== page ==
Dark matter kicked off the microlensing game back in the late 1980s, and Nick says the hunt is still on for some hidden component of matter or new particle which carries some mass, but which is extraordinarily hard to detect. Hopes are high that the LSST can also shed some new light on the ‘dark energy’ that is causing the Universe to expand at an ever-faster rate – and tear itself apart.
“These two components of the Universe account for an embarrassing amount of mass and energy in the Universe which we simply do not understand. So that’s why we build these sorts of things.”
Exploring theories about the expansion of the Universe
Described as potentially one of the greatest scientific experiments in human history, the LSST is expected to observe 20 billion galaxies, 20 billion stars and discover hundreds of thousands of Near-Earth Objects during its ten year mission. The images produced will be deep enough to detect the faintest and most distant galaxies and Martin says, “we will be able to see how stars and galaxies change over that time in exquisite detail which will reveal new insights in fundamental areas of physics and astronomy”.
It is also expected to test our fundamental understanding of the Universe. Whereas the first theories about the accelerating expansion of the Universe were based on the discovery of around 40 supernovae in the late 1990s, Martin says the LSST will find ten times that many in its first night and will likely result in many theories having to be refined or dumped. “Every conceivable area of astronomy is going to be impacted and benefited by the project,” he says.
The project will generate an estimated ten million alerts every night and, as Nick puts it, “the LSST is going to eat everybody’s lunch in terms of how much data and how much sky it observes, it’s just extraordinary”.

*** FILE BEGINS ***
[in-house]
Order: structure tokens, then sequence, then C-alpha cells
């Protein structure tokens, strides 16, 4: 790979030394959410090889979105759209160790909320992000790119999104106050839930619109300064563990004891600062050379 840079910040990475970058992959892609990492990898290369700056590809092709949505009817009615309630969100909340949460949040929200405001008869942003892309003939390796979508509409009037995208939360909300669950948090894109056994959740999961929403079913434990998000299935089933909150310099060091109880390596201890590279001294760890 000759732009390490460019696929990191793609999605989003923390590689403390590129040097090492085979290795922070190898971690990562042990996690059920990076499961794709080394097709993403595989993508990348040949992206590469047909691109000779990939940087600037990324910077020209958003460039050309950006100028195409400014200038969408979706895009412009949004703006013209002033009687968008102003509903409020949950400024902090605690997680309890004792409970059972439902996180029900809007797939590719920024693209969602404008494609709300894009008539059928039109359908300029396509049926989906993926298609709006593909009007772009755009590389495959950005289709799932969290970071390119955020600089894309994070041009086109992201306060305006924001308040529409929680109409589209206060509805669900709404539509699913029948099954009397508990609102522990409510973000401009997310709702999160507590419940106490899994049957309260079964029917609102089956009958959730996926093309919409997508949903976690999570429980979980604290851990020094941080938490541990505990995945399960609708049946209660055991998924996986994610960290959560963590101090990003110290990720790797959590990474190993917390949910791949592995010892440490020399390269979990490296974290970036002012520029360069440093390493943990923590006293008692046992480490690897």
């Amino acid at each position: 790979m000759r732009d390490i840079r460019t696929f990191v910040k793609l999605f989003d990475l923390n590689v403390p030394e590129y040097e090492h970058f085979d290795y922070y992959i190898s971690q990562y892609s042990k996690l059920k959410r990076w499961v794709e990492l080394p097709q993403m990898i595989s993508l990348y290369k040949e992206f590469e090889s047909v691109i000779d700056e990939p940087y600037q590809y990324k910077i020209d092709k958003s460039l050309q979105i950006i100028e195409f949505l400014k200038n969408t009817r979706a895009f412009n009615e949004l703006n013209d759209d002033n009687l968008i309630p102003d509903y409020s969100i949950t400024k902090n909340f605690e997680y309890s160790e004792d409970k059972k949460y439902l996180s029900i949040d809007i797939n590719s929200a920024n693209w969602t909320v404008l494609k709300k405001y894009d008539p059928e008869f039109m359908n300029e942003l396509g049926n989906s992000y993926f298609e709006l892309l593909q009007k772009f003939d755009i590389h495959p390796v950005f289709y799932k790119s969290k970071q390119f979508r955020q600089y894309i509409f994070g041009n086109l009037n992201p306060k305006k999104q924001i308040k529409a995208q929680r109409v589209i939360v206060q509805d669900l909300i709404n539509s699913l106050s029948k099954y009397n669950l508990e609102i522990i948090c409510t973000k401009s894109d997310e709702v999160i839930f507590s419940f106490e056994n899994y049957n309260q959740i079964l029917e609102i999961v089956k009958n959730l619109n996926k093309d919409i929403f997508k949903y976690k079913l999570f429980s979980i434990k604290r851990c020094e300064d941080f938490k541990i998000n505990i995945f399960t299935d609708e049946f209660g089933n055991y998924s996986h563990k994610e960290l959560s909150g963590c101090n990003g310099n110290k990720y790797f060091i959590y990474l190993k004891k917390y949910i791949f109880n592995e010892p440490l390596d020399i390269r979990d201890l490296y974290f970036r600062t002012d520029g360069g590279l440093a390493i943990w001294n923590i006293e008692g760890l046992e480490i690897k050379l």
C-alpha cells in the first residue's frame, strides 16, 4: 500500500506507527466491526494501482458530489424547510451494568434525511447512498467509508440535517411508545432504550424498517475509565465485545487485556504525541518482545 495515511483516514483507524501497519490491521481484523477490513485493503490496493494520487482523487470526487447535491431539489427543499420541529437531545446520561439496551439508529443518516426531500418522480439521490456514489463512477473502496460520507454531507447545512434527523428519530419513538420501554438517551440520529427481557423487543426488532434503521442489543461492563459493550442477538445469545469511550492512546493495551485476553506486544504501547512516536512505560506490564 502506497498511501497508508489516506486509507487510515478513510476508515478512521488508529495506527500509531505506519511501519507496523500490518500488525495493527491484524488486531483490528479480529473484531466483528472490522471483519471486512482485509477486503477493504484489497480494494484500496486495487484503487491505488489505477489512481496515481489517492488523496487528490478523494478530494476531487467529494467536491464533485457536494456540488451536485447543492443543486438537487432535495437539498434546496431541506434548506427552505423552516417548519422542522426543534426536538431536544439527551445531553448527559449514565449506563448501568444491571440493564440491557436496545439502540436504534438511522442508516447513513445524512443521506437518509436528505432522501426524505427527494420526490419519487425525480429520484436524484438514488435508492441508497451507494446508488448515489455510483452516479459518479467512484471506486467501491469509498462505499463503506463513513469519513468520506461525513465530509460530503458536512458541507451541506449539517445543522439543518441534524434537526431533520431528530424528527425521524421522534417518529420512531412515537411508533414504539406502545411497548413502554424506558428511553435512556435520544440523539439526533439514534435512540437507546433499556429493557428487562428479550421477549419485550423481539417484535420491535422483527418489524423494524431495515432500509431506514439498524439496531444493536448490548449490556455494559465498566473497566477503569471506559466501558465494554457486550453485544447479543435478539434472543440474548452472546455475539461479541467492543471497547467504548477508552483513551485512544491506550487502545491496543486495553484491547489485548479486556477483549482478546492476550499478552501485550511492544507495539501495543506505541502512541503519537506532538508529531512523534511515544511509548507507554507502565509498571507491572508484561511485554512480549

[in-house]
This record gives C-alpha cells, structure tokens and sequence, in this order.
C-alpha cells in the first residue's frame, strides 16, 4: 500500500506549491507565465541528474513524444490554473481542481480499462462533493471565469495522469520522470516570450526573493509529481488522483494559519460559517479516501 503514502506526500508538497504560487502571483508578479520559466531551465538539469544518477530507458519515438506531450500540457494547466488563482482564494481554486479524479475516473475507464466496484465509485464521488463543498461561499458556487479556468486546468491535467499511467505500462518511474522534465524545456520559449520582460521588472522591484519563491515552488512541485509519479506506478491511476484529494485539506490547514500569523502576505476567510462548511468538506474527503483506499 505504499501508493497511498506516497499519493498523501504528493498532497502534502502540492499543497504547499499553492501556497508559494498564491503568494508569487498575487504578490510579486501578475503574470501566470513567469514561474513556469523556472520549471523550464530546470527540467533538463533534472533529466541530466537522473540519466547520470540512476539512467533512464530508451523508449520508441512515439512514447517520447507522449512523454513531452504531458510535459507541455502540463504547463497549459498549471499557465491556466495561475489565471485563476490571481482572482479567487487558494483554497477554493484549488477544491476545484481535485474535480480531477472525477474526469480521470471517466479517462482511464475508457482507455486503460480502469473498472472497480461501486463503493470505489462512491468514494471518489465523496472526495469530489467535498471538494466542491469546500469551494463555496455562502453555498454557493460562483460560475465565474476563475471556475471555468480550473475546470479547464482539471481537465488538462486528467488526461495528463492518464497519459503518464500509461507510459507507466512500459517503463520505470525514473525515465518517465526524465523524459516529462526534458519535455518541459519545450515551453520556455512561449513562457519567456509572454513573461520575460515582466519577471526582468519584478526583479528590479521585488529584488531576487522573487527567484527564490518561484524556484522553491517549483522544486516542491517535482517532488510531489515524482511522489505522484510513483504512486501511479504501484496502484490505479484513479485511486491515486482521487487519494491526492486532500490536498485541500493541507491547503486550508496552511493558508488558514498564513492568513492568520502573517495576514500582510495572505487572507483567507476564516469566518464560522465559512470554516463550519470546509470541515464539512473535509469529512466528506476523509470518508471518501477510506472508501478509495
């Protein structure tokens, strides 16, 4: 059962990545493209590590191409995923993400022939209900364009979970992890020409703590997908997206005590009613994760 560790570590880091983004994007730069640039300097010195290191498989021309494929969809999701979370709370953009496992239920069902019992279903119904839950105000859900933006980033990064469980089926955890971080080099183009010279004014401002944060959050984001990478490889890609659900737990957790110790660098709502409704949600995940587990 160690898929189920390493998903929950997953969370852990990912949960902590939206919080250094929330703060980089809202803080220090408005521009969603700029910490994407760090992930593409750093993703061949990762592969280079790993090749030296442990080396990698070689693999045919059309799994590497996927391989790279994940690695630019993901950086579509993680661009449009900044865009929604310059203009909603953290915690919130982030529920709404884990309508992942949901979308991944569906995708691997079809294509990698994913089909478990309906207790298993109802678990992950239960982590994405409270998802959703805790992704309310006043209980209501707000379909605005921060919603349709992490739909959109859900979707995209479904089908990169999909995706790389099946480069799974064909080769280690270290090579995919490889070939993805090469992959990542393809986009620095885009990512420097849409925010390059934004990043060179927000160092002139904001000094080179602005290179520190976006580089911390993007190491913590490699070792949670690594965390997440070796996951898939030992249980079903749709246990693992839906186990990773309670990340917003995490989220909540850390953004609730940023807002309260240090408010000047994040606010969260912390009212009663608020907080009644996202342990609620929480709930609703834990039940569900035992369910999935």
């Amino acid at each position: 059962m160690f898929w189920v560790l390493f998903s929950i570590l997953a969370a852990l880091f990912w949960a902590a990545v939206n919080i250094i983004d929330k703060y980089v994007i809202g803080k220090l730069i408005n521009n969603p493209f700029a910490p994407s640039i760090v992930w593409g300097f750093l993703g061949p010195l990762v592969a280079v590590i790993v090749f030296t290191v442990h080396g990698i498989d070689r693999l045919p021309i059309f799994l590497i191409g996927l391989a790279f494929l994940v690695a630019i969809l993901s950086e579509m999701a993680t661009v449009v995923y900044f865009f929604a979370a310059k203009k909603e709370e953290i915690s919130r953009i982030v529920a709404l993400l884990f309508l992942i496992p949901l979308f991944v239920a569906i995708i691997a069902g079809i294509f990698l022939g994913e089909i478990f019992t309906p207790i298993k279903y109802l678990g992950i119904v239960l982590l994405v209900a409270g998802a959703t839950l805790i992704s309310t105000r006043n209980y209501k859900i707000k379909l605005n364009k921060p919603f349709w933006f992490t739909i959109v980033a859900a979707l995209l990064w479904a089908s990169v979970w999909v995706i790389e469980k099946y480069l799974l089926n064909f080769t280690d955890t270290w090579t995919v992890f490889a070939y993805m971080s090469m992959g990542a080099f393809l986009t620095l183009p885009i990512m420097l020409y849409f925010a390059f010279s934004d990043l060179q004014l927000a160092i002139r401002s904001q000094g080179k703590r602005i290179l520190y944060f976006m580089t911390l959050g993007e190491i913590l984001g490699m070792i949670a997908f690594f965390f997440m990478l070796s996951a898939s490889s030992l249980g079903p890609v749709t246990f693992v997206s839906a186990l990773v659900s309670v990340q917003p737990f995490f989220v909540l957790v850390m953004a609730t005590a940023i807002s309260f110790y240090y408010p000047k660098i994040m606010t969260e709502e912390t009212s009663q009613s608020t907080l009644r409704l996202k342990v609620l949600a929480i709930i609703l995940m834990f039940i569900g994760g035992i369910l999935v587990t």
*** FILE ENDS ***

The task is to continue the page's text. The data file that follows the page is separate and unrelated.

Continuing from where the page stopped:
Discovering extrasolar planets and extraterrestrial life
The challenge for scientists like Martin will be to find the interesting events hidden in the avalanche of data. Which is why the scientific community will conduct follow up observations using other telescopes including the University of Canterbury Mt John Observatory near Lake Tekapo (part of the Microlensing Observations in Astrophysics (MOA) collaboration with Japan and the US). MOA has been staring at the centre of our galaxy for the past two decades and observes hundreds of events per year. When there are millions of stars you need to monitor all of them just to see a few microlensing events. “The more stars you can see the more chances you’ve got, it’s an odds game,” Martin says.
The MOA collaboration is currently building a second telescope in South Africa that will operate in the infra-red and perform precursor observations for yet another major project called the Wide Field Infra Red Space Telescope (WFIRST).
Operated by NASA and costing an estimated USD3.2 billion, the WFIRST space observatory is expected to launch around 2025 with the goal of precisely measuring the effects of dark energy and probing the expansion history of the Universe.
Future plans for WFIRST include a microlensing survey in tandem with LSST which Martin says is expected to detect thousands of extrasolar planets including hundreds of Earth-mass planets – considered to be one of the ultimate goals for astrophysicists because of the prospect of finding other life forms.
Indeed, one of the more exciting aspects for Nick is the prospect of discovering all sort of planets and very low mass worlds that contain moons, like Jupiter’s Europa, that have a cold outer surface with a liquid ocean beneath which could conceivably harbour extraterrestrial life.
“If we start speculating that life could exist in a sub-surface ocean, then discovering these sorts of worlds adds more information to how many worlds are out there where life could take hold – that’s part of the excitement for WFIRST.”
LSST | www.lsst.org